• "In Thailand, the bioavailability of oral 5-FC in patients with cryptococcal meningitis was only around 50%, and the levels of 5-FC were well below those usually associated with toxicity. 5-Fluorouracil was infrequently detected in serum[20]. However, given the probable importance of the gut flora in conversion of 5-FC to 5-fluorouracil, the pharmacokinetics of 5-FC and 5-fluorouaracil may be different across geographically and ethnically diverse populations. "
    [Show abstract] [Hide abstract]
    ABSTRACT: Cryptococcal meningitis in Africa is associated with up to 70% mortality at 3 months and 500 000 deaths annually. We examined strategies to improve on fluconazole (FLU) monotherapy: addition of flucytosine (5-FC) and/or addition of short-course amphotericin B (AmB). In step 1, previously reported, patients were randomized to receive FLU 1200 mg per day with or without 5-FC 100 mg/kg per day for 14 days. In step 2, 43 patients were similarly randomized, with addition of AmB 1 mg/kg per day for 7 days to both arms. After 2 weeks, patients received FLU monotherapy and were followed to 10 weeks. The primary endpoint was rate of clearance of infection (early fungicidal activity, EFA). Secondary endpoints related to safety and mortality. Forty patients (25% with Glasgow Coma Scale <15) were analyzed. EFA for the triple combination arm was greater than that for AmB-FLU: -0.50 ± 0.15 log CFU/day vs. -0.38 ± 0.19 log colony forming units per day (P=0.03); and greater than that for step 1 with FLU-5-FC (-0.28 ± 0.17) or FLU alone (-0.11 ± 0.09). Combined analysis across steps revealed that addition of 5-FC and AmB had significant, independent additive effects on EFA, with trends toward fewer early deaths with addition of 5-FC (4/41 vs. 11/39, P = 0.05) and fewer deaths overall with addition of AmB (13/39 vs. 20/40, P = 0.1). Addition of 5-FC and short-course AmB to high-dose FLU significantly enhanced EFA and may be associated with favorable trends in survival. Both these strategies should be tested in a larger phase III study.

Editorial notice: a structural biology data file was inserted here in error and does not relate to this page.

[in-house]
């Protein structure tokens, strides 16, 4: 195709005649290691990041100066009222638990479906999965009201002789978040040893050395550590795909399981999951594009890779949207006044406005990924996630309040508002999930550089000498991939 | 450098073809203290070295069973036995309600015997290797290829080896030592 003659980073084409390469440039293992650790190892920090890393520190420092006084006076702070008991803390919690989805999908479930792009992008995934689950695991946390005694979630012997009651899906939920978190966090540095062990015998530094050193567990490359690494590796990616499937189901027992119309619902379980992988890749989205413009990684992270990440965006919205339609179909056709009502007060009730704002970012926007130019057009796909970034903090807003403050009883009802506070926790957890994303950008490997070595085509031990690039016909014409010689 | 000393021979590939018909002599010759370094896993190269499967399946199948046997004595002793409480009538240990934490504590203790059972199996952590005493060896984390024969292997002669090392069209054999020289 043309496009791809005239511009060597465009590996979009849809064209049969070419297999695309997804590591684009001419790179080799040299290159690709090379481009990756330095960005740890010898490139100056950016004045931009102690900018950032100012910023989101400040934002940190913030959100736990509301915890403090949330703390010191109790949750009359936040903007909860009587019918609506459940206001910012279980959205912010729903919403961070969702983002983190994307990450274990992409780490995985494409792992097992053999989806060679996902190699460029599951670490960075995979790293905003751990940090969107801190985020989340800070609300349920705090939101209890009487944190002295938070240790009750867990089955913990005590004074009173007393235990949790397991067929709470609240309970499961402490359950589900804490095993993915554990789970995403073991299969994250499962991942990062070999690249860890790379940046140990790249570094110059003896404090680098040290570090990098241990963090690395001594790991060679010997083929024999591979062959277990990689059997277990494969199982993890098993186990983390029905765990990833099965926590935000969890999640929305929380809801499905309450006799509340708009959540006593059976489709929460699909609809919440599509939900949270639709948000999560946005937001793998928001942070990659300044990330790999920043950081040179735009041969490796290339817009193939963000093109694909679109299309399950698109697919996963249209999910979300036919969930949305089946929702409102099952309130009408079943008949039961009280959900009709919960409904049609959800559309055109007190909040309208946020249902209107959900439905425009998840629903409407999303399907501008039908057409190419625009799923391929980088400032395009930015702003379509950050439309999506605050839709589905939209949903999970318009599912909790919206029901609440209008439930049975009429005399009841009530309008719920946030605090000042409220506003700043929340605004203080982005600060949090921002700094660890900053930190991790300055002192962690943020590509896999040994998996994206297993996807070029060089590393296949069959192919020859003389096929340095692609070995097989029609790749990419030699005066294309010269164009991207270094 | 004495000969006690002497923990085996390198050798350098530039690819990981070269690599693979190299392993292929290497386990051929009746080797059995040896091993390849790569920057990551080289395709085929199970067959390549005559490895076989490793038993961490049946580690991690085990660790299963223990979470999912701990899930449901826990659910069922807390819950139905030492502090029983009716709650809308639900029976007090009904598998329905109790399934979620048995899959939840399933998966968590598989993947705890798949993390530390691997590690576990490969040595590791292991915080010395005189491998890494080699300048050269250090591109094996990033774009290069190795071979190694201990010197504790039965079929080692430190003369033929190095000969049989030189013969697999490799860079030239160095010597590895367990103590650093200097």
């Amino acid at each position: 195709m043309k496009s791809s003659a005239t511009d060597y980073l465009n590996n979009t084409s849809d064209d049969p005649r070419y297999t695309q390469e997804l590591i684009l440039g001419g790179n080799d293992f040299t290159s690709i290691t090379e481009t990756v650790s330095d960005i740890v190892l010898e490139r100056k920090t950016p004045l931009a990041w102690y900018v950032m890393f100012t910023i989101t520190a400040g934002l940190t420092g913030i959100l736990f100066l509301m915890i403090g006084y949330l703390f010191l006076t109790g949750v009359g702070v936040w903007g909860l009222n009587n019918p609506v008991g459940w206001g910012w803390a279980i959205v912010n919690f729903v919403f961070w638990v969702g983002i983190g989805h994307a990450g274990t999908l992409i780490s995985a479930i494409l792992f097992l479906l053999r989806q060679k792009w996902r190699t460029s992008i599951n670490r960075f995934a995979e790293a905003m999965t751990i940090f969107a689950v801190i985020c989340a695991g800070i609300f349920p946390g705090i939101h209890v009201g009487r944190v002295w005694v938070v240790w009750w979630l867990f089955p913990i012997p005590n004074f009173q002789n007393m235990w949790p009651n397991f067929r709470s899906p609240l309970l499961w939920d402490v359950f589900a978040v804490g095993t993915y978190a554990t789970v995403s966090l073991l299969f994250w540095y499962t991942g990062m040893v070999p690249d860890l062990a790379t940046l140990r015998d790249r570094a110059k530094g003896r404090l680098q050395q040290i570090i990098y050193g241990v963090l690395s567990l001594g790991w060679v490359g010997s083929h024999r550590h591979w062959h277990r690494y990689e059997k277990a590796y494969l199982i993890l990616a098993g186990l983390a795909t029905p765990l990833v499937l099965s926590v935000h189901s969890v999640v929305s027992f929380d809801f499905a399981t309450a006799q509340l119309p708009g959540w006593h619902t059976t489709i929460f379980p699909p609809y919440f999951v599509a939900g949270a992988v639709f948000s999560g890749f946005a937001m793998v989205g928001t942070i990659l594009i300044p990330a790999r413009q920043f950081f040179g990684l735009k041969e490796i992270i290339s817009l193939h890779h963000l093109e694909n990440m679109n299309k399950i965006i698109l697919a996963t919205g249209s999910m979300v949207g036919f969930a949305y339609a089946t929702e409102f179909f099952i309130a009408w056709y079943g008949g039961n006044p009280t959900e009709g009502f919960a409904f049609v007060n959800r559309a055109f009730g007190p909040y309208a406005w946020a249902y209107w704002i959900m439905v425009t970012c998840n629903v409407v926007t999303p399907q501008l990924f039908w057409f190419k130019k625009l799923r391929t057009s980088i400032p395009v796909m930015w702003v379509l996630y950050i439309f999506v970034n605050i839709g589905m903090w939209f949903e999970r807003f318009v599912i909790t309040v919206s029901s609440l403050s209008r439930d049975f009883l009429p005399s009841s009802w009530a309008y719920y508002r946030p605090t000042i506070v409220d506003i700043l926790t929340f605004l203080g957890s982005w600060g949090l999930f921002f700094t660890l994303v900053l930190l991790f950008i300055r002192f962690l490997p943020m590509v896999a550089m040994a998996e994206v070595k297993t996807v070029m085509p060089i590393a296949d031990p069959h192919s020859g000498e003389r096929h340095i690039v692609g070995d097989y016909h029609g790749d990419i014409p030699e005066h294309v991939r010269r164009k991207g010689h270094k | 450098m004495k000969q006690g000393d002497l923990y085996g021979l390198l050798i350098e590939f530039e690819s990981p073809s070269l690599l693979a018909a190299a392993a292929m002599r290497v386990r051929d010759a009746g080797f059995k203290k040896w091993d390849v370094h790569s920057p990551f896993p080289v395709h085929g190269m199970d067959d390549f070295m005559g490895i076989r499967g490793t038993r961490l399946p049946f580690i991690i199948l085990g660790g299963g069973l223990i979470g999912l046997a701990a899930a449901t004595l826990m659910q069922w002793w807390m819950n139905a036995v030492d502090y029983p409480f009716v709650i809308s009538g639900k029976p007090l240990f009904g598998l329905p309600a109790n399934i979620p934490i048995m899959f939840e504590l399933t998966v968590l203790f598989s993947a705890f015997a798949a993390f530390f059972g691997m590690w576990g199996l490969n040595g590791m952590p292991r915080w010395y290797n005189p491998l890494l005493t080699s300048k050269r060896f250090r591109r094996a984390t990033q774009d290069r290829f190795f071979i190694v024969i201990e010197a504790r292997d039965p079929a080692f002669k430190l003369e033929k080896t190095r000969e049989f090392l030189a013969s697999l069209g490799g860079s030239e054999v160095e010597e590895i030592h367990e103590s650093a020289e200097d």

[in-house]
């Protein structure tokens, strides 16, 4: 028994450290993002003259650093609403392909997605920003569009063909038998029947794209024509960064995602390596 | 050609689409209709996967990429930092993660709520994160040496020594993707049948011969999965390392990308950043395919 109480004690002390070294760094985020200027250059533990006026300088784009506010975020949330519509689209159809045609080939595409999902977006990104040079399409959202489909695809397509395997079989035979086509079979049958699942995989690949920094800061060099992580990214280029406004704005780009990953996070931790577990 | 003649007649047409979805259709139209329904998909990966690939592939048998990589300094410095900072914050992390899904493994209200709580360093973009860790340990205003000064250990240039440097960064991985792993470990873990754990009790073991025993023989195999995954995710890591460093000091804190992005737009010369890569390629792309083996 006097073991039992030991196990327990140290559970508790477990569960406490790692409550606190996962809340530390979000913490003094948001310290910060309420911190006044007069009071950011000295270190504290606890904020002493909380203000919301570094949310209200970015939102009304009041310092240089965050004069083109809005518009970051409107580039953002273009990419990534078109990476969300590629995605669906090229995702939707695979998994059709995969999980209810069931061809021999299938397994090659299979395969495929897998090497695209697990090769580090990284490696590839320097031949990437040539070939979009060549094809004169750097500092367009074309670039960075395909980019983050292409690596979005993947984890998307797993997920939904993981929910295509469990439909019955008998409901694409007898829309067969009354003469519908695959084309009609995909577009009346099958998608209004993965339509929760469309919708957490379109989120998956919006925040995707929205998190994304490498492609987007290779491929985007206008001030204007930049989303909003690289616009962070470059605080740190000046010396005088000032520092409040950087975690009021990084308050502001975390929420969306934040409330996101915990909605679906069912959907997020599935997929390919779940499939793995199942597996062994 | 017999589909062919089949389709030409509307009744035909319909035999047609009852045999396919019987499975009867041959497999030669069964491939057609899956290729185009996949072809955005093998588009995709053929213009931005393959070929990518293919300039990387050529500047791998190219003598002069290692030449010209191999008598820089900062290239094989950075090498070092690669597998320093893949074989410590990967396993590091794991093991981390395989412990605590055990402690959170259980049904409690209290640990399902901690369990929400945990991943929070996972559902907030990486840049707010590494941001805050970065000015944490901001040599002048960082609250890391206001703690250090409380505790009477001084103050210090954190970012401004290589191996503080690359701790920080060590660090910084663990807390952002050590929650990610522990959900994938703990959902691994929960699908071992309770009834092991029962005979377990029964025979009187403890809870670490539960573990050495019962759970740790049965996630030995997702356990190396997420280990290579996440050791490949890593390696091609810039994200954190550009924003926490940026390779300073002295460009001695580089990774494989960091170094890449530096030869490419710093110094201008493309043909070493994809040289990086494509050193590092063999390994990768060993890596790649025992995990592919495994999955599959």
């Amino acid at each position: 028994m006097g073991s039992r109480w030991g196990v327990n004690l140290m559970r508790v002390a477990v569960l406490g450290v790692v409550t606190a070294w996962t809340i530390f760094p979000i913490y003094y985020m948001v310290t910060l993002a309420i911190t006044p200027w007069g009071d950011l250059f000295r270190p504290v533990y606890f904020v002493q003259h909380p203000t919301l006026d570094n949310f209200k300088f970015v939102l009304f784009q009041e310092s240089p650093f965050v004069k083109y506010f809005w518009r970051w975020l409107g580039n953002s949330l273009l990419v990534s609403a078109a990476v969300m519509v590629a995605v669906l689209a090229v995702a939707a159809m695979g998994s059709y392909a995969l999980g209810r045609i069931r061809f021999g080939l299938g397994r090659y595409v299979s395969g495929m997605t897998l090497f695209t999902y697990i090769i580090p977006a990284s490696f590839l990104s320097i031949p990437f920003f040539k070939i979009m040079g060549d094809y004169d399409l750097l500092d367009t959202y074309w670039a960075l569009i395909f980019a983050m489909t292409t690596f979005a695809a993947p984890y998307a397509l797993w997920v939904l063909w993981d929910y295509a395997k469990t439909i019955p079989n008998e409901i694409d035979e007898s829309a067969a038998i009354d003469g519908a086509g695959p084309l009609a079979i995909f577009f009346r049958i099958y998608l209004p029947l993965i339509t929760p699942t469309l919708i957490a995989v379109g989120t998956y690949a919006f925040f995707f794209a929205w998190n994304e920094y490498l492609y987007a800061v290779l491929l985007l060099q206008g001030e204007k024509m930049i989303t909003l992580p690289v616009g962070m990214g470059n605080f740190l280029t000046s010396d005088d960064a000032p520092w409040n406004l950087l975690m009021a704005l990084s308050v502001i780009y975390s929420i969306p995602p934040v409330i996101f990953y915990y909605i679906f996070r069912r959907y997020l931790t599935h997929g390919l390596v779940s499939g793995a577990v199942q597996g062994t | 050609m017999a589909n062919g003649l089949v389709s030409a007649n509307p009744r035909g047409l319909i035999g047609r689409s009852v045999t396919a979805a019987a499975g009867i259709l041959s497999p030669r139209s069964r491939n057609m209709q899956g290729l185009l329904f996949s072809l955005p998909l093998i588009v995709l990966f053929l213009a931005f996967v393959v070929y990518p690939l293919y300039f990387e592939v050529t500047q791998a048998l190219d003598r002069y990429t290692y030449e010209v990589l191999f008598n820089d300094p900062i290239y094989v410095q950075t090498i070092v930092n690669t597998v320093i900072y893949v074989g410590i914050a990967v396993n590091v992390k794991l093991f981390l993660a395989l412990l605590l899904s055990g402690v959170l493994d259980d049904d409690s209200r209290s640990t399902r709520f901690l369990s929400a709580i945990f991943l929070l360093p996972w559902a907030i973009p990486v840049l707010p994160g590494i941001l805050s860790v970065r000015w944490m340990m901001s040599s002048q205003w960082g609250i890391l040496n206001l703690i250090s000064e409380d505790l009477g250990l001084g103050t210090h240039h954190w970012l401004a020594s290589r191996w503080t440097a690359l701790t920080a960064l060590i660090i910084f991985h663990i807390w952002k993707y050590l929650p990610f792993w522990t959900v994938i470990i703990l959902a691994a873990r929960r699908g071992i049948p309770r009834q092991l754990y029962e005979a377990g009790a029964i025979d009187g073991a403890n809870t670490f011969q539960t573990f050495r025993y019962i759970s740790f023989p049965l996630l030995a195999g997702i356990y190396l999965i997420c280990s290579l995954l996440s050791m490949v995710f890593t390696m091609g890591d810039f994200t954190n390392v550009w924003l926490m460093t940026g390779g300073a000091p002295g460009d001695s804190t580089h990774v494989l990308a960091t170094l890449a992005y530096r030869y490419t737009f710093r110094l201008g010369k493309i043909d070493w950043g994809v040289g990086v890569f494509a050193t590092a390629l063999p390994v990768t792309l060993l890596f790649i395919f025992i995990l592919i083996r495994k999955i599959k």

Full-text · Article · Apr 2012 · AIDS (London, England)
  • Source
    • "This protocol is based upon the use of outbred mice weighing 20-30 g, presuming that the animal consumes, as was observed, 5-10 mls of drinking water daily, to receive an equivalent dose of 80-750 mg/kg/day of 5FC. In a recent human study, 100 mg/kg/day orally was found to be safe over a course of two weeks this was used as a basis for the lower dose [10]. The existing IP delivery method using 1 g/kg/day was considered as a guide for the higher dose in this experiment. "
    [Show abstract] [Hide abstract]
    ABSTRACT: An improved methodology is presented here for transgenic Plasmodium berghei lines that express the negative selectable marker yFCU (a bifunctional protein that combines yeast cytosine deaminase and uridyl phosphoribosyl transferase (UPRT)) and substitutes delivery of selection drug 5-fluorocytosine (5FC) by intraperitoneal injection for administration via the drinking water of the mice. The improved methodology is shown to be as effective, less labour-intensive, reduces animal handling and animal numbers required for successful selection thereby contributing to two of the "three Rs" of animal experimentation, namely refinement and reduction.
    Full-text · Article · Mar 2012 · Malaria Journal
Show more